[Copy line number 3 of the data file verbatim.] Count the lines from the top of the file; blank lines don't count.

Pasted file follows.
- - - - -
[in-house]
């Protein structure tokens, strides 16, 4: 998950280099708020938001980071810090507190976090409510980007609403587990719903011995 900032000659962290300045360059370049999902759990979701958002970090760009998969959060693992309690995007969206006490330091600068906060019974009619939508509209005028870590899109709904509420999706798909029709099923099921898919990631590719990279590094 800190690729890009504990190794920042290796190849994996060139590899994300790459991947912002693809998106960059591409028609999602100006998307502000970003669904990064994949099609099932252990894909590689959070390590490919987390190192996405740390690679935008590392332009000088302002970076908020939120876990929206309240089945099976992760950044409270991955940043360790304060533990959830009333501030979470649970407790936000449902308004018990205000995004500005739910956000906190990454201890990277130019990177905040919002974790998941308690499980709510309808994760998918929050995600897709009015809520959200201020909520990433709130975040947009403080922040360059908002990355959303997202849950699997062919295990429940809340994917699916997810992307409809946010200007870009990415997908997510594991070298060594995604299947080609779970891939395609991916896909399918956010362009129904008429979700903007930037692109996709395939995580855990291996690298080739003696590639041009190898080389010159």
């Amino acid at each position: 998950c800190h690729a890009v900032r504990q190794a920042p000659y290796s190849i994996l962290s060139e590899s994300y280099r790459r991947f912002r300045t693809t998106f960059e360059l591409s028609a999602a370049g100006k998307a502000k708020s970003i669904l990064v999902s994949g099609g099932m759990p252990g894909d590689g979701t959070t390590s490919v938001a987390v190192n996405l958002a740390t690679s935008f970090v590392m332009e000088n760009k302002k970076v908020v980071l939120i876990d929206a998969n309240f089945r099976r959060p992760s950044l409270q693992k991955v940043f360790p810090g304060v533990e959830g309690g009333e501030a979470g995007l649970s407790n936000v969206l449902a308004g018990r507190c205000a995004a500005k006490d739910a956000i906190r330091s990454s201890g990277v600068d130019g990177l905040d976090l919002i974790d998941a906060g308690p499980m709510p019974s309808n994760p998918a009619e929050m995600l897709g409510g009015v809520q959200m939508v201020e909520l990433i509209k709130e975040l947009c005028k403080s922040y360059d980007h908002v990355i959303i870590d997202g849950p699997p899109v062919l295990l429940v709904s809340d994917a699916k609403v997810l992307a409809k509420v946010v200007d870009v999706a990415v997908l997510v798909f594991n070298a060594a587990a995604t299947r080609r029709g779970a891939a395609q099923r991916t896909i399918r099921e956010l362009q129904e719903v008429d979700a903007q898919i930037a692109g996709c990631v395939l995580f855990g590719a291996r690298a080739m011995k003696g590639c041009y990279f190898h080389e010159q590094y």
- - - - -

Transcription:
């Amino acid at each position: 998950c800190h690729a890009v900032r504990q190794a920042p000659y290796s190849i994996l962290s060139e590899s994300y280099r790459r991947f912002r300045t693809t998106f960059e360059l591409s028609a999602a370049g100006k998307a502000k708020s970003i669904l990064v999902s994949g099609g099932m759990p252990g894909d590689g979701t959070t390590s490919v938001a987390v190192n996405l958002a740390t690679s935008f970090v590392m332009e000088n760009k302002k970076v908020v980071l939120i876990d929206a998969n309240f089945r099976r959060p992760s950044l409270q693992k991955v940043f360790p810090g304060v533990e959830g309690g009333e501030a979470g995007l649970s407790n936000v969206l449902a308004g018990r507190c205000a995004a500005k006490d739910a956000i906190r330091s990454s201890g990277v600068d130019g990177l905040d976090l919002i974790d998941a906060g308690p499980m709510p019974s309808n994760p998918a009619e929050m995600l897709g409510g009015v809520q959200m939508v201020e909520l990433i509209k709130e975040l947009c005028k403080s922040y360059d980007h908002v990355i959303i870590d997202g849950p699997p899109v062919l295990l429940v709904s809340d994917a699916k609403v997810l992307a409809k509420v946010v200007d870009v999706a990415v997908l997510v798909f594991n070298a060594a587990a995604t299947r080609r029709g779970a891939a395609q099923r991916t896909i399918r099921e956010l362009q129904e719903v008429d979700a903007q898919i930037a692109g996709c990631v395939l995580f855990g590719a291996r690298a080739m011995k003696g590639c041009y990279f190898h080389e010159q590094y």